• the Deputy Secretaries Provider Forum focus on project streams (such as the service catalogue) and progress shared services.

March 2019 Second mid-stage Gateway Review

The review report noted that governance arrangements needed to be developed post transition of grant programs to the hubs, recommending Finance establish a small group of stakeholders to determine governance arrangements.

October 2020 PricewaterhouseCoopers (PwC) Post Implementation Review

The review found that that there was no uniform governance model in place between grants hubs and policy partners. The report recommended Finance lead a review to re-examine and confirm the governance arrangements including the respective roles and responsibilities of the grants hubs, policy partners and Finance.

June 2021

End-stage gateway review

The review concluded that the second mid-stage gateway review governance recommendation had been partially addressed. It noted there was evidence discussions had occurred regarding governance, however, appropriate program governance arrangements were not in place. Concerns were expressed about, among other things, risk management and authorities for decisions and changes.

  

Source: Review reports.

2.23 In addition, the ANAO identified further improvements that could have been made to governance arrangements.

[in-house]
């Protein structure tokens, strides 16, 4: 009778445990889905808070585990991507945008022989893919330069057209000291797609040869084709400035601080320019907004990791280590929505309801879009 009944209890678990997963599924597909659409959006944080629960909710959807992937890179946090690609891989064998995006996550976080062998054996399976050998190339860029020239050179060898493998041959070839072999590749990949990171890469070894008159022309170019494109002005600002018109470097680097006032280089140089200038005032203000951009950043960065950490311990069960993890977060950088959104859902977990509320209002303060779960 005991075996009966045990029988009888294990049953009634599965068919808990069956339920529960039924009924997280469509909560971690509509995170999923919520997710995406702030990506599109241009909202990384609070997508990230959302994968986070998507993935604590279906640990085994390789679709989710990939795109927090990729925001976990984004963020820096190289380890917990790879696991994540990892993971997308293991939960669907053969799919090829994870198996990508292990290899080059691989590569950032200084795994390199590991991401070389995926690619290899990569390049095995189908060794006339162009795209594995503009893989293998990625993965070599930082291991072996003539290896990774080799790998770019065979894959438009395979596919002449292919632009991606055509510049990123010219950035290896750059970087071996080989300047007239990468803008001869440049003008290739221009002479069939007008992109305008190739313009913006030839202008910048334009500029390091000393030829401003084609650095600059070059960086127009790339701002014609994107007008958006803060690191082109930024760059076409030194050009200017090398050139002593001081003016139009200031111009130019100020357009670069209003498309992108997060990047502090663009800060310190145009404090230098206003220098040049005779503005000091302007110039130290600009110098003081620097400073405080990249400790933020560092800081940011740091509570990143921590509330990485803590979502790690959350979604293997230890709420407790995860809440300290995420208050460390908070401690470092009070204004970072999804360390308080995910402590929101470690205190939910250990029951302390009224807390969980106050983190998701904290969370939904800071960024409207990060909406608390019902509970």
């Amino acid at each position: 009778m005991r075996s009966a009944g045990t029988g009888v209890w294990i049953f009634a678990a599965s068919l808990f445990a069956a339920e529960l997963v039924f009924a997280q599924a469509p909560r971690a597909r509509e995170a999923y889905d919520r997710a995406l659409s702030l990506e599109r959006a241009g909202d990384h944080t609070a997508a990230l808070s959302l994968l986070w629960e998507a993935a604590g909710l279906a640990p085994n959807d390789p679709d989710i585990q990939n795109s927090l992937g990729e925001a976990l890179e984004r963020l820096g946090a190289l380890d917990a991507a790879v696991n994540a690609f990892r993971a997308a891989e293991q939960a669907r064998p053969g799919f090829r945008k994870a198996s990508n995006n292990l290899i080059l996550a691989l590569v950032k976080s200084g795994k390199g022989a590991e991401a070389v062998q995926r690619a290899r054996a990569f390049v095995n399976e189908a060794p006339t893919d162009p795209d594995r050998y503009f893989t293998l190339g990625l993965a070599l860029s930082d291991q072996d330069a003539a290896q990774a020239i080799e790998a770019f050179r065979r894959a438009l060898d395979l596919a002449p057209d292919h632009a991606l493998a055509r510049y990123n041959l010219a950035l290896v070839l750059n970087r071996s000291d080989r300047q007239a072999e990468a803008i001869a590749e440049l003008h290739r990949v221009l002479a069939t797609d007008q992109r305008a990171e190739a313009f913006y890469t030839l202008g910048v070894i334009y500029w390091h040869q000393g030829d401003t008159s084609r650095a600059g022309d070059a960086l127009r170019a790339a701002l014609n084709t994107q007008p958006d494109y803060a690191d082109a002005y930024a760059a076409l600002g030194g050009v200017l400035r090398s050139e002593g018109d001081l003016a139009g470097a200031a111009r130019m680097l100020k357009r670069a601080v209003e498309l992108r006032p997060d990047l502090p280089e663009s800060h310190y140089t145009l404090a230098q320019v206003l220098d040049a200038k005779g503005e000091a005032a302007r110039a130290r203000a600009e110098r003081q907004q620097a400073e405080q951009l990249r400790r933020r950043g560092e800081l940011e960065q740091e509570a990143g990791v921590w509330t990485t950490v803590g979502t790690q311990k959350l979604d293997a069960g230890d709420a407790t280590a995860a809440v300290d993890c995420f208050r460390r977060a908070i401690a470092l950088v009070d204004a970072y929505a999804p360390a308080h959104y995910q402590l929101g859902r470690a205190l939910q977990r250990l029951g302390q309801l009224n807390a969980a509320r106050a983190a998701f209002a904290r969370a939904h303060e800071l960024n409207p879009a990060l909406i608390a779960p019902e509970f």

• The governance arrangements would have benefited from further senior management involvement to drive the achievement of SGGA Program objectives, deliverables and outcomes.
  • Responsibilities were established for most key positions, committees and entities. Terms of reference could have been developed for the Program Management Group and Grants Hubs Catch-ups as this creates an understanding about the purpose and role of these bodies.
  • Meetings should occur as scheduled and records should have been kept in the case of the Governance Board and SGGA Reference Group.

SGGA Program planning

2.24 The SGGA Program funding proposal included details of deliverables, milestones and responsibility for establishing governance arrangements.